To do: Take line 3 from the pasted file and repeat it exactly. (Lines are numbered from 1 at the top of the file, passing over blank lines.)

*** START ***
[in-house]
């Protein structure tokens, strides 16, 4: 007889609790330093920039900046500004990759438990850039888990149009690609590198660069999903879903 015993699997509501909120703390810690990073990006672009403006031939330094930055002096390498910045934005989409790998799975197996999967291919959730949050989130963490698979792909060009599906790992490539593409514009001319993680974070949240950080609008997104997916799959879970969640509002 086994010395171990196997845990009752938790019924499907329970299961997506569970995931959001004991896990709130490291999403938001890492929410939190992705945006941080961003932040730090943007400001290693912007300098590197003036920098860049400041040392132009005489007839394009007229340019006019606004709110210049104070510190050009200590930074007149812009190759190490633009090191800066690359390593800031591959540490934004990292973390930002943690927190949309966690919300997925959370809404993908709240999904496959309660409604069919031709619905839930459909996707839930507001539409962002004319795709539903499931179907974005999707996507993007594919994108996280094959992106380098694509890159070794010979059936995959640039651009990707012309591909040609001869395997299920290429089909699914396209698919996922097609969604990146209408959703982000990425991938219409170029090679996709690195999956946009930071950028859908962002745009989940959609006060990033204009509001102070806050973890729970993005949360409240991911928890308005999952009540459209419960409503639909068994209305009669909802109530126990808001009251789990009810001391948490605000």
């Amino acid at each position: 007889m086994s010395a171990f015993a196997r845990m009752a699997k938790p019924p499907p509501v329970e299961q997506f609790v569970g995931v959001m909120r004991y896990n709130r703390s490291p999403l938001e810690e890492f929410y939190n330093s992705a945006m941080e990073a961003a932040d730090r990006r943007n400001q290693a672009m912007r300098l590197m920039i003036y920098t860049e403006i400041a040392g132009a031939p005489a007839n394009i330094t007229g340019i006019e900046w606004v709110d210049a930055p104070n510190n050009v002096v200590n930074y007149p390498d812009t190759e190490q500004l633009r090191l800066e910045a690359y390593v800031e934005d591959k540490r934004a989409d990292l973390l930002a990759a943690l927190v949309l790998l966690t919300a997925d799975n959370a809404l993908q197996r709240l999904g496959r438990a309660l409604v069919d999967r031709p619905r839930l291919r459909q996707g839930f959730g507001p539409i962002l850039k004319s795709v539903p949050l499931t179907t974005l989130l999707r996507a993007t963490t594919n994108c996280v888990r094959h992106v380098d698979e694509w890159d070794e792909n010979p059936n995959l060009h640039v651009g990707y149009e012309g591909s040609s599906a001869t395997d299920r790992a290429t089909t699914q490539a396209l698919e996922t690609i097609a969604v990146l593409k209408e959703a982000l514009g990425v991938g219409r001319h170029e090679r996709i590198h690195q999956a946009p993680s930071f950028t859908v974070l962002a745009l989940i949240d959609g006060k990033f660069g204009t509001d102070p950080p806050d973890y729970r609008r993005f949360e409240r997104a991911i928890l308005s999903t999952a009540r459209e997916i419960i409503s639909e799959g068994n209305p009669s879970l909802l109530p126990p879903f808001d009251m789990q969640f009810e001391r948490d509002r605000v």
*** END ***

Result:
């Amino acid at each position: 007889m086994s010395a171990f015993a196997r845990m009752a699997k938790p019924p499907p509501v329970e299961q997506f609790v569970g995931v959001m909120r004991y896990n709130r703390s490291p999403l938001e810690e890492f929410y939190n330093s992705a945006m941080e990073a961003a932040d730090r990006r943007n400001q290693a672009m912007r300098l590197m920039i003036y920098t860049e403006i400041a040392g132009a031939p005489a007839n394009i330094t007229g340019i006019e900046w606004v709110d210049a930055p104070n510190n050009v002096v200590n930074y007149p390498d812009t190759e190490q500004l633009r090191l800066e910045a690359y390593v800031e934005d591959k540490r934004a989409d990292l973390l930002a990759a943690l927190v949309l790998l966690t919300a997925d799975n959370a809404l993908q197996r709240l999904g496959r438990a309660l409604v069919d999967r031709p619905r839930l291919r459909q996707g839930f959730g507001p539409i962002l850039k004319s795709v539903p949050l499931t179907t974005l989130l999707r996507a993007t963490t594919n994108c996280v888990r094959h992106v380098d698979e694509w890159d070794e792909n010979p059936n995959l060009h640039v651009g990707y149009e012309g591909s040609s599906a001869t395997d299920r790992a290429t089909t699914q490539a396209l698919e996922t690609i097609a969604v990146l593409k209408e959703a982000l514009g990425v991938g219409r001319h170029e090679r996709i590198h690195q999956a946009p993680s930071f950028t859908v974070l962002a745009l989940i949240d959609g006060k990033f660069g204009t509001d102070p950080p806050d973890y729970r609008r993005f949360e409240r997104a991911i928890l308005s999903t999952a009540r459209e997916i419960i409503s639909e799959g068994n209305p009669s879970l909802l109530p126990p879903f808001d009251m789990q969640f009810e001391r948490d509002r605000v």